Federal Reserve Chairman &to=http:// english.pravda.ru/main/18/89/358/10504_exchange.html ' target=_blank>Alan Greenspan said it was hard to say why long-term interest rates were so low, but that even if they moved below short rates it need not signal a weakening economy.
Speaking to a bankers' conference in Beijing via satellite from Washington, Greenspan said "new forces" in &to=http:// english.pravda.ru/comp/2003/02/26/43751.html ' target=_blank>international markets were likely behind the unusually low level of long-term rates around the globe.
"Their nature and their behavior is not something we are going to fully understand, if ever; certainly except in retrospect," he said.
Although the Fed has raised overnight borrowing costs by 2 percentage points since June 2004, taking the benchmark federal funds rate to 3 percent, long-term rates have fallen -- confounding policymakers, informs Reuters.
Since last June, the US central bank has raised short-term interest rates from 1 per cent to 3 per cent but the yield on the 10-year Treasury note has declined by about 80 basis points to just under 4 per cent.
Emerging market bond spreads have fallen to low levels, and the spread of investment grade corporate bonds and junk bonds over Treasury bonds has declined.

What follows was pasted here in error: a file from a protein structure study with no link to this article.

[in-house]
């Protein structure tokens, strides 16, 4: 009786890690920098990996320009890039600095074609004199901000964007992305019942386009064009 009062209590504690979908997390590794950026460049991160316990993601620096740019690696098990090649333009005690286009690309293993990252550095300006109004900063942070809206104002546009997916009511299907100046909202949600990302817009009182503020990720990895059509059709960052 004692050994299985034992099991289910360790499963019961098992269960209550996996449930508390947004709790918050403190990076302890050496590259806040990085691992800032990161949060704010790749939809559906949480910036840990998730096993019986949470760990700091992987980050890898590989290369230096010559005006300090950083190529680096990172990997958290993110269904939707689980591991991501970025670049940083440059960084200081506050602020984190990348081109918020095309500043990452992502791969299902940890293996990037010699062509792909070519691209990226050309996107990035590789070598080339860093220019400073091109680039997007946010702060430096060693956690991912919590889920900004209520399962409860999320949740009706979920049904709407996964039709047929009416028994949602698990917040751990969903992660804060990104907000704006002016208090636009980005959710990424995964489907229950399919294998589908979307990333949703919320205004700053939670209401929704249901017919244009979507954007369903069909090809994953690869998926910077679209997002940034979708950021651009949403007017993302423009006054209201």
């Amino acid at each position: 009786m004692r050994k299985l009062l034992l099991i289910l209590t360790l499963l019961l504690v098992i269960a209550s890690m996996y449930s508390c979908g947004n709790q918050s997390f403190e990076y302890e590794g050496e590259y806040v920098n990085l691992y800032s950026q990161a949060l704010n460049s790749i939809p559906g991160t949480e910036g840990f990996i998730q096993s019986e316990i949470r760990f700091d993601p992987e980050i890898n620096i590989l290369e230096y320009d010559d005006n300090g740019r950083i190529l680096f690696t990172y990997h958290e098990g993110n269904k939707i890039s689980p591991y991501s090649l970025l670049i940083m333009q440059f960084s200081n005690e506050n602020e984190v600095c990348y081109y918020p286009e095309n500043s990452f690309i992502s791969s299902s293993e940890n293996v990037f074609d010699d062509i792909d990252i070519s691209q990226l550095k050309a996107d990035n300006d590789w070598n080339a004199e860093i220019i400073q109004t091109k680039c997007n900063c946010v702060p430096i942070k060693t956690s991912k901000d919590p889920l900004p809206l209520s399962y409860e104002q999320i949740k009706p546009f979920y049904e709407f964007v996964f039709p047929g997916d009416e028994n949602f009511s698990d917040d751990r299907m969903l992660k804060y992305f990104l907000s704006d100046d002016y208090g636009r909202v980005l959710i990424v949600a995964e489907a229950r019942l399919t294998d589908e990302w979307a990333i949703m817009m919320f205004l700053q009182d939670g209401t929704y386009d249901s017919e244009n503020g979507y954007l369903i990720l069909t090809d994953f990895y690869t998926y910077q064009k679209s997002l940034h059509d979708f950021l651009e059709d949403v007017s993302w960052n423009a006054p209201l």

"The economic and financial world is changing in ways that we still do not fully comprehend," Mr Greenspan said. Some analysts have suggested the market signal meant the &to=http:// english.pravda.ru/main/18/88/350/14576_Dollar.html ' target=_blank>Federal Reserve would soon end its interest rate tightening cycle. Mr Greenspan acknowledged that "policymakers need to be able to rely more on the markets' self-adjusting prices and less on officials' uncertain forecasting capabilities".
Mr Greenspan said: "One prominent hypothesis is that the markets are signalling economic weakness. This is certainly a credible notion."